Credit Checks: When a Disclosure Form Must "Stand Alone
Recent cases involving the Fair Credit Reporting Act (FCRA) emphasize the importance of employers allowing disclosures to obtain background checks from consumer reporting agencies to "stand alone" from every other document. While the FCRA allows the disclosure form to also include an authorization, courts have recently cracked down on employers who include anything extraneous. In Syed v. M-I, Ltd. Liab. Co., 853 F .3d 492 (9th Cir. 2017), the Ninth Circuit of Appeal held that the inclusion of a liability waiver in the same document at the FCRA disclosure violated the "stand-alone" requirement.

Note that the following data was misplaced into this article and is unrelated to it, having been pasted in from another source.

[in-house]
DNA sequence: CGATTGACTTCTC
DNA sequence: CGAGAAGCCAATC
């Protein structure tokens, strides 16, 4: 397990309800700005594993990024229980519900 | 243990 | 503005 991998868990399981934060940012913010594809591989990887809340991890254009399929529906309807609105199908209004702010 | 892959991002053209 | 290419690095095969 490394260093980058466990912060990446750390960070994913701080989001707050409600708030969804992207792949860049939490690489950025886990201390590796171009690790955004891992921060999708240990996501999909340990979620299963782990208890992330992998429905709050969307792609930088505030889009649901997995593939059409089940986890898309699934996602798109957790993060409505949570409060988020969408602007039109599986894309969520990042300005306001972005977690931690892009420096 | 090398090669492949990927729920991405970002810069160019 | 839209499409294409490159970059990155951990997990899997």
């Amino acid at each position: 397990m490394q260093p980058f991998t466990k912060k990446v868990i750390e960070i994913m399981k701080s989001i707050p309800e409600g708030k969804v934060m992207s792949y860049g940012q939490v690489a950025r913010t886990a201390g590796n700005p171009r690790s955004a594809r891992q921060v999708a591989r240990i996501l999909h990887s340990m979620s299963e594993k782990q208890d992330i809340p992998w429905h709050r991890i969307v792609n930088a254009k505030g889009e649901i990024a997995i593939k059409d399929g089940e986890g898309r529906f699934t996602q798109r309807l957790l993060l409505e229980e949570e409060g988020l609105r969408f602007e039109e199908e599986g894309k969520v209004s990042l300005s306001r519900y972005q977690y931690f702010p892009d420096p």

In another case, Petco Animal Supplies, Inc., asked a Federal Court in the Southern District of California to approve a class-wide settle of a 2016 lawsuit based on allegations that its web-based application contained an FCRA disclosure containing a broad authorization of "any person" to provide "any and all information" to the consumer reporting agency, in addition to information relating to the laws of seven different states.